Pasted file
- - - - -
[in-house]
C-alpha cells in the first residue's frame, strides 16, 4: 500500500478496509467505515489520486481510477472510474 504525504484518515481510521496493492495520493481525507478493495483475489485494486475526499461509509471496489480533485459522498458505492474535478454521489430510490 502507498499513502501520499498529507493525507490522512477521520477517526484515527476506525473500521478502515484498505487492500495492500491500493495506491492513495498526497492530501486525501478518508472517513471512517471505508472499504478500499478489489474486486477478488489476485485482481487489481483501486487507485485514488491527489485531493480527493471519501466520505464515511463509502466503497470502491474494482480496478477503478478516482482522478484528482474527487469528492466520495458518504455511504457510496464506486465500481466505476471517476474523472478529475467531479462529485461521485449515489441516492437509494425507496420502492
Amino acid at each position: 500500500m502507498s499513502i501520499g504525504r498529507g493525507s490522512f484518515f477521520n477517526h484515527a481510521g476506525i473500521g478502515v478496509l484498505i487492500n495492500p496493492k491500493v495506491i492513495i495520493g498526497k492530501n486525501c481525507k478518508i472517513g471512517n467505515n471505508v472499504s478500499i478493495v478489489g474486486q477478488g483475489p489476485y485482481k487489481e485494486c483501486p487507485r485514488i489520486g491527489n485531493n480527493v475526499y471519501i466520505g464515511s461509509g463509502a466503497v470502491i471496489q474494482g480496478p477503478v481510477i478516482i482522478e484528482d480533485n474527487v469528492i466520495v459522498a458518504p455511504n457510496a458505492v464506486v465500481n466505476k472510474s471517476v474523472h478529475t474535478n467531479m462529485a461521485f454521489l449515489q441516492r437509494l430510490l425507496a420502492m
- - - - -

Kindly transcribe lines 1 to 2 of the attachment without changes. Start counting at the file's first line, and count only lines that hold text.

[in-house]
C-alpha cells in the first residue's frame, strides 16, 4: 500500500478496509467505515489520486481510477472510474 504525504484518515481510521496493492495520493481525507478493495483475489485494486475526499461509509471496489480533485459522498458505492474535478454521489430510490 502507498499513502501520499498529507493525507490522512477521520477517526484515527476506525473500521478502515484498505487492500495492500491500493495506491492513495498526497492530501486525501478518508472517513471512517471505508472499504478500499478489489474486486477478488489476485485482481487489481483501486487507485485514488491527489485531493480527493471519501466520505464515511463509502466503497470502491474494482480496478477503478478516482482522478484528482474527487469528492466520495458518504455511504457510496464506486465500481466505476471517476474523472478529475467531479462529485461521485449515489441516492437509494425507496420502492